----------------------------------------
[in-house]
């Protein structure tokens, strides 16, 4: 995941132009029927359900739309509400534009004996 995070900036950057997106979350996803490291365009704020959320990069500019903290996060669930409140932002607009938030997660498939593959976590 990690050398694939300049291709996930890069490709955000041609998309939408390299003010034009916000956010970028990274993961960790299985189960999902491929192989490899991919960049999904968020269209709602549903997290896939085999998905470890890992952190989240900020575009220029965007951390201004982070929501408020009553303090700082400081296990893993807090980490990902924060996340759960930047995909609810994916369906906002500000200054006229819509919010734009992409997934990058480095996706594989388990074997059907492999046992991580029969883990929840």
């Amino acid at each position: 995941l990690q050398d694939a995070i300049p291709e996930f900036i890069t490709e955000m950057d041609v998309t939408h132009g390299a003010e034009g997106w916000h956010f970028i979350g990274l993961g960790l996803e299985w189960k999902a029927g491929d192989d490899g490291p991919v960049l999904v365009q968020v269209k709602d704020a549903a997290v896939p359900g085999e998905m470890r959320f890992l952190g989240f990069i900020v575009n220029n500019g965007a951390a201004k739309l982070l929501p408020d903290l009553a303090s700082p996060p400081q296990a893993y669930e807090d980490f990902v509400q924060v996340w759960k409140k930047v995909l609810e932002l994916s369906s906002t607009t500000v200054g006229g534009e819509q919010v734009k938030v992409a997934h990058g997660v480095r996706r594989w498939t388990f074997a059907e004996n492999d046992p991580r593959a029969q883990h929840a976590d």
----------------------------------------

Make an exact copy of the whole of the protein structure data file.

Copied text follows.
[in-house]
């Protein structure tokens, strides 16, 4: 995941132009029927359900739309509400534009004996 995070900036950057997106979350996803490291365009704020959320990069500019903290996060669930409140932002607009938030997660498939593959976590 990690050398694939300049291709996930890069490709955000041609998309939408390299003010034009916000956010970028990274993961960790299985189960999902491929192989490899991919960049999904968020269209709602549903997290896939085999998905470890890992952190989240900020575009220029965007951390201004982070929501408020009553303090700082400081296990893993807090980490990902924060996340759960930047995909609810994916369906906002500000200054006229819509919010734009992409997934990058480095996706594989388990074997059907492999046992991580029969883990929840």
């Amino acid at each position: 995941l990690q050398d694939a995070i300049p291709e996930f900036i890069t490709e955000m950057d041609v998309t939408h132009g390299a003010e034009g997106w916000h956010f970028i979350g990274l993961g960790l996803e299985w189960k999902a029927g491929d192989d490899g490291p991919v960049l999904v365009q968020v269209k709602d704020a549903a997290v896939p359900g085999e998905m470890r959320f890992l952190g989240f990069i900020v575009n220029n500019g965007a951390a201004k739309l982070l929501p408020d903290l009553a303090s700082p996060p400081q296990a893993y669930e807090d980490f990902v509400q924060v996340w759960k409140k930047v995909l609810e932002l994916s369906s906002t607009t500000v200054g006229g534009e819509q919010v734009k938030v992409a997934h990058g997660v480095r996706r594989w498939t388990f074997a059907e004996n492999d046992p991580r593959a029969q883990h929840a976590d």